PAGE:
What’s already working?
In 2018, Harvard University Professor David Pedulla published a report called ‘What Works? Evidence-Based Ideas to Increase Diversity, Equity, and Inclusion in the Workplace’. It focused on the solutions to the diversity challenge and outlined key insights that can help companies reach their inclusion targets. Pedulla advised companies to set clear goals, collect as much data as possible, and analyze changes compared to other organizations. Businesses should also develop alternative complaint systems and more accessible grievance mechanisms.
Most importantly, a business should not see complaints as threats but valuable insights that can drive positive change. And companies need to avoid what behavioural psychologists have called the small-number problem. The small-number problem is often referred to as 'tokenism’. It's when members of a severely underrepresented group are promoted or used as the 'face' of a diversity initiative to overcompensate for the lack of actual diversity in the workplace. Instead, companies should focus on making institutional changes.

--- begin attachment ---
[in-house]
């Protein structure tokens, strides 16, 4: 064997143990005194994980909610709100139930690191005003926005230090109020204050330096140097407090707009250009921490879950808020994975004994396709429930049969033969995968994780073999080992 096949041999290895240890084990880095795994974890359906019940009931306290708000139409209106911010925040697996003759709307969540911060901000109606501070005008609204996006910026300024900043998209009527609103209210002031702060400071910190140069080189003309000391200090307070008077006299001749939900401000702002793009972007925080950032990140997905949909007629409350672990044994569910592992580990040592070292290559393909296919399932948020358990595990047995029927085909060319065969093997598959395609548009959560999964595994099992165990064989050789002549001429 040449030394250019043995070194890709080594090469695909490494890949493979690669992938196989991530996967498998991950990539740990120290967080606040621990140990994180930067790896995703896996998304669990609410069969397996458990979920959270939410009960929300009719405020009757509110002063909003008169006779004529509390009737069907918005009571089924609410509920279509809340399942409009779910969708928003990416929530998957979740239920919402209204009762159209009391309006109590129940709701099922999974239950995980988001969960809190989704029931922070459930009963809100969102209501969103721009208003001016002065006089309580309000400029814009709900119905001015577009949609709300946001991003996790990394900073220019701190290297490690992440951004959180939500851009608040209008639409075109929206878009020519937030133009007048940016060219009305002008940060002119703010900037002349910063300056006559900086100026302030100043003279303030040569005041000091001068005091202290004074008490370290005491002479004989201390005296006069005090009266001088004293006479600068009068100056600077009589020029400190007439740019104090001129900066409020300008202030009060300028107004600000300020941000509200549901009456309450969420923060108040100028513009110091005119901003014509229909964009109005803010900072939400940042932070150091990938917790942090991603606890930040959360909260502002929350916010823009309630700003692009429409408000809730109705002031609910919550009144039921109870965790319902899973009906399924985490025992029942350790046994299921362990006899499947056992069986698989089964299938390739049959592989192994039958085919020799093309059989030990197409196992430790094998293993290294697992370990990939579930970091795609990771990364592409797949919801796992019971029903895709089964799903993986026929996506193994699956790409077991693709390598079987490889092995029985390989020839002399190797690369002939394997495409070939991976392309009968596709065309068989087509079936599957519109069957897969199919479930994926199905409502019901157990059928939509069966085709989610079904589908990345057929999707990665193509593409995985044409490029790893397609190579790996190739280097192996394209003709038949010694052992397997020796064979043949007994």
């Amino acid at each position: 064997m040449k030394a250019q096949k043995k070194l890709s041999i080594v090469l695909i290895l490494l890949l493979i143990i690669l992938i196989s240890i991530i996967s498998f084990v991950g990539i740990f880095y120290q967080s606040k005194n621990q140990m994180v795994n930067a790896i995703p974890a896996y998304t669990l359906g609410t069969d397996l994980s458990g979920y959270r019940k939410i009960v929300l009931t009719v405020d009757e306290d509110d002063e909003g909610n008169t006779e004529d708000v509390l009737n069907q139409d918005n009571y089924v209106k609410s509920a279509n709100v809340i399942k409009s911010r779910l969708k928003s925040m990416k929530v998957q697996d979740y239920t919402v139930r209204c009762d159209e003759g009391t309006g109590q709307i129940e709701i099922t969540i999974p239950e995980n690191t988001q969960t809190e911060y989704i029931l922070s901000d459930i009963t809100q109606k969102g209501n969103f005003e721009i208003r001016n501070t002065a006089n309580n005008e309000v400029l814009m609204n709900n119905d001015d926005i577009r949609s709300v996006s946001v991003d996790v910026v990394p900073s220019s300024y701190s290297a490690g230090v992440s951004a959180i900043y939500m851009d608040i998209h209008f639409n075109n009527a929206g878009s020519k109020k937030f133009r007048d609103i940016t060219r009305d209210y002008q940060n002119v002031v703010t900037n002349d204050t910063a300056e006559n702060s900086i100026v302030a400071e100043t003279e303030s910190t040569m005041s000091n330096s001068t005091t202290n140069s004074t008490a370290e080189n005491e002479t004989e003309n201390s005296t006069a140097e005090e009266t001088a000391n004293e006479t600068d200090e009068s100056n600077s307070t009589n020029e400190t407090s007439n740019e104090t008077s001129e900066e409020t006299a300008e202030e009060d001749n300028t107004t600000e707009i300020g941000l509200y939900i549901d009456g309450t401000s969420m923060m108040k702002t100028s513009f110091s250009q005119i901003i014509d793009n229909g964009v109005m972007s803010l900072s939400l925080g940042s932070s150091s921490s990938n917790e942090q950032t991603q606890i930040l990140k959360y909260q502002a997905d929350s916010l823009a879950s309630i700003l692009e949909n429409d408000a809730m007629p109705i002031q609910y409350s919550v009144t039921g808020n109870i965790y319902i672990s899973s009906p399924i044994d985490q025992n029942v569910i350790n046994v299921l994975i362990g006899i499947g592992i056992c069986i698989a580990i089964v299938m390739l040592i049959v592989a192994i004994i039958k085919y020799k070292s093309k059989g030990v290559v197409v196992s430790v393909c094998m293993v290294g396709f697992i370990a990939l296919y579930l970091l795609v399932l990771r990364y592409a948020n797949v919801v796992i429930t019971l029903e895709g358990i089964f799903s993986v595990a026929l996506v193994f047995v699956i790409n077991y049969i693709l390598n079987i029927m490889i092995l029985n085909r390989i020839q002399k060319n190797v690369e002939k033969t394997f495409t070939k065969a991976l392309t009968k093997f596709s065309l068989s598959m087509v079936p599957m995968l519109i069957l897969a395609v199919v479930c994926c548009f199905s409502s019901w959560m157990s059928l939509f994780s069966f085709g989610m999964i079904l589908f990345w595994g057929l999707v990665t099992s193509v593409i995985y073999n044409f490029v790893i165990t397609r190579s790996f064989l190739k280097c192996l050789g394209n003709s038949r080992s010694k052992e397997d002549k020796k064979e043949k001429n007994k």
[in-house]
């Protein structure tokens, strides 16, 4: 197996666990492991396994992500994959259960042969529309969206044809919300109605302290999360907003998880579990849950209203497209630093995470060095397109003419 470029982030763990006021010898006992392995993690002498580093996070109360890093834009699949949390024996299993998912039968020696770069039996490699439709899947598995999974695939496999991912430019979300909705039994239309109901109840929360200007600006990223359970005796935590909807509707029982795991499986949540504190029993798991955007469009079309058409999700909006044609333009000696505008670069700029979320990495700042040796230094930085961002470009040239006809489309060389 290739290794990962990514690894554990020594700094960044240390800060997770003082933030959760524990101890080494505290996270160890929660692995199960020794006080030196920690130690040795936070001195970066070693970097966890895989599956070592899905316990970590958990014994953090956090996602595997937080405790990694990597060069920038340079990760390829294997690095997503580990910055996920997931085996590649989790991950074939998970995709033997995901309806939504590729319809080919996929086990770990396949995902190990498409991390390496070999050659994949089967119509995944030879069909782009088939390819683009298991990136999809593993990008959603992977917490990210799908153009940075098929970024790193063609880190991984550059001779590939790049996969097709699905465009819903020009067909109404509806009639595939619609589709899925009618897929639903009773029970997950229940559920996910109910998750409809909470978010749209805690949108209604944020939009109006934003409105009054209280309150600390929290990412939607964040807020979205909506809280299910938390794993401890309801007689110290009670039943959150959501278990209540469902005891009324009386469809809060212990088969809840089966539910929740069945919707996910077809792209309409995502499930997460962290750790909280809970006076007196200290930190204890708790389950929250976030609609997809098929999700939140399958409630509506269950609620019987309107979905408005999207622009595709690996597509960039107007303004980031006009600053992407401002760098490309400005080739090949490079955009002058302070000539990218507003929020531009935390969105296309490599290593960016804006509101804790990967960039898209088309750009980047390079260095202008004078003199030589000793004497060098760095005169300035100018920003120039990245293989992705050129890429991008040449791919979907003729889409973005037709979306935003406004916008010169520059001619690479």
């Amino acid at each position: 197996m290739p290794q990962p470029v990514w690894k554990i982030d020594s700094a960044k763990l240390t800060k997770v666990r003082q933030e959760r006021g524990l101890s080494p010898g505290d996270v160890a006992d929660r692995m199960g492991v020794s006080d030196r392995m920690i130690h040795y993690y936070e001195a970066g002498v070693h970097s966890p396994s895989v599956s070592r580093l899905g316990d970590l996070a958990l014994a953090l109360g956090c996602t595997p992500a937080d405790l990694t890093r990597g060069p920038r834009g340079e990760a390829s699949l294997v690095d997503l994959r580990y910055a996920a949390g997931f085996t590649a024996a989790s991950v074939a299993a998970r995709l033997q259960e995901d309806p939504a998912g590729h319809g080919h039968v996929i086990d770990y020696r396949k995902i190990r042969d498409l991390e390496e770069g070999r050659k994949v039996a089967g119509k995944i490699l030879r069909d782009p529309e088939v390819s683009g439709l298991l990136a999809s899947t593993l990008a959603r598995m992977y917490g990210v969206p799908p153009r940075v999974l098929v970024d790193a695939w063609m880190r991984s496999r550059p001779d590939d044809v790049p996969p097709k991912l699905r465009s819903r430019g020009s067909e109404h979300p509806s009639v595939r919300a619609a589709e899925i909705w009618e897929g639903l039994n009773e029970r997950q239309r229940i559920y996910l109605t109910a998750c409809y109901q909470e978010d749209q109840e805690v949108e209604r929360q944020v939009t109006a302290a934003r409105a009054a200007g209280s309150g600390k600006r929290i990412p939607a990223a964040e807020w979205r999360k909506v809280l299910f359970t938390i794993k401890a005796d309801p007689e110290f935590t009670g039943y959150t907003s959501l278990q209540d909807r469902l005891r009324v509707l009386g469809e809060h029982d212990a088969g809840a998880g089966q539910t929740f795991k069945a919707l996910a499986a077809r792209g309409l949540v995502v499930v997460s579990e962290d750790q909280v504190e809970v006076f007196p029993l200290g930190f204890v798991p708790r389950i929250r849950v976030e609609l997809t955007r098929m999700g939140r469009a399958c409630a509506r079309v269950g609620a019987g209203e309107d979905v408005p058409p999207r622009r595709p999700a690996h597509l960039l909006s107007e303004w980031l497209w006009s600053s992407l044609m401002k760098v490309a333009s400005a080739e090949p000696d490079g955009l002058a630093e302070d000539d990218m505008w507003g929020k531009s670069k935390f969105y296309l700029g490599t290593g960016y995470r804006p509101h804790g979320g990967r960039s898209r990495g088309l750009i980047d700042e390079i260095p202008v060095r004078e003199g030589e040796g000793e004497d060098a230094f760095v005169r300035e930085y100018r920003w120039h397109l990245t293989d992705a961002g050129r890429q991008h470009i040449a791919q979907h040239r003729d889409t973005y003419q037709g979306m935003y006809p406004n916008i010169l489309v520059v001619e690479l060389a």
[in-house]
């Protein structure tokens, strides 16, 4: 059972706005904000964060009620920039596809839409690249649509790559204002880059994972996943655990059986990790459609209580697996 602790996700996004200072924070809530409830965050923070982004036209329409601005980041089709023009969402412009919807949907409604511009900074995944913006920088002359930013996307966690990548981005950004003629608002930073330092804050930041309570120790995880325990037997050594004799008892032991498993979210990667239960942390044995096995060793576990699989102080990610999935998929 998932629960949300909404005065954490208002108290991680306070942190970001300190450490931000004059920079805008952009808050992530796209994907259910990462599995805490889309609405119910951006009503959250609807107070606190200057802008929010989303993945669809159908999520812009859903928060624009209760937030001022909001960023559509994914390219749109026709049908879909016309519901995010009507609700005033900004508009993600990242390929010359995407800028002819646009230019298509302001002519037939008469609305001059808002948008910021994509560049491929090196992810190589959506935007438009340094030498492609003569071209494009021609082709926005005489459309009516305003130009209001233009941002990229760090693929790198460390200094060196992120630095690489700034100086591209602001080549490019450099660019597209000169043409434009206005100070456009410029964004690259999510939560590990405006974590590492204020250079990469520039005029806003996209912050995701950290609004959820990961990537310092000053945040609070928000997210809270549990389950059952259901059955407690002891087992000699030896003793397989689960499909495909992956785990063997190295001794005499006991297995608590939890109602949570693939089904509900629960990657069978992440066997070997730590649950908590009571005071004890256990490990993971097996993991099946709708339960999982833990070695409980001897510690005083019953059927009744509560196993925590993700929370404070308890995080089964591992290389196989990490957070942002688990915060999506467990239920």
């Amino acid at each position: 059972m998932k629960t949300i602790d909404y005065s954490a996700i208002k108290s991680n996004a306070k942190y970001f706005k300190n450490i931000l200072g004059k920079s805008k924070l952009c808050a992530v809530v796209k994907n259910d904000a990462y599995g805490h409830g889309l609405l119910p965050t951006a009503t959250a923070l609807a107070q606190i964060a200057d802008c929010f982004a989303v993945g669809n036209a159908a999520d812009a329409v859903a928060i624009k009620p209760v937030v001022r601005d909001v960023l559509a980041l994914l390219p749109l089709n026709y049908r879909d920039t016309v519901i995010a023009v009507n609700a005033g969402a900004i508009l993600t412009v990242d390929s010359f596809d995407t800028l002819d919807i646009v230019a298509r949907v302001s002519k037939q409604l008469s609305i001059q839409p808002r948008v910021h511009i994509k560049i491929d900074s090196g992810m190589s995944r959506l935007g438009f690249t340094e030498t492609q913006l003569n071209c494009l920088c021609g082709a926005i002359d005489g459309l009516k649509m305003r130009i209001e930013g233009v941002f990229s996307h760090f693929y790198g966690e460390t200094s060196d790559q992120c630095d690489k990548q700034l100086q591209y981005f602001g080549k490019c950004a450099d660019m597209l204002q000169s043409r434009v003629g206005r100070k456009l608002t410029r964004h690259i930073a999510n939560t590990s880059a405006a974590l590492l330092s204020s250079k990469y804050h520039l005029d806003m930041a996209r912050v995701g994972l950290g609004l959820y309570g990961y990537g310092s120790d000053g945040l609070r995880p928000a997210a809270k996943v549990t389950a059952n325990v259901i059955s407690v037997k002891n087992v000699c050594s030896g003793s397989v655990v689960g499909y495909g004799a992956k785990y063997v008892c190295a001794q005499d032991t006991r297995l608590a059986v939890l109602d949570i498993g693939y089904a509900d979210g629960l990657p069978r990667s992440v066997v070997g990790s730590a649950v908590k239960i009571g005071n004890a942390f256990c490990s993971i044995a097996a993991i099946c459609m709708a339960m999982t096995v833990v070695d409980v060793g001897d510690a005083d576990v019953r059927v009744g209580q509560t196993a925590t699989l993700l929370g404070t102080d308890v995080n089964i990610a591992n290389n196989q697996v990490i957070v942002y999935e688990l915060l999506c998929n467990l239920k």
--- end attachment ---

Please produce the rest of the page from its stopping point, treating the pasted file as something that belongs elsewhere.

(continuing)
Going beyond race and gender
Diversity isn't just about race or gender. To create a genuinely diverse workforce, businesses must think about their employee's sexuality, nationality, religious beliefs, differing physical abilities, and socio-economic backgrounds. For example, it's great news if a law firm reports an increase in senior partners from ethnically underrepresented groups. However, what if they all went to private schools or ivy-league universities? And how do certain workplace cultures marginalise people who don't drink alcohol for religious reasons?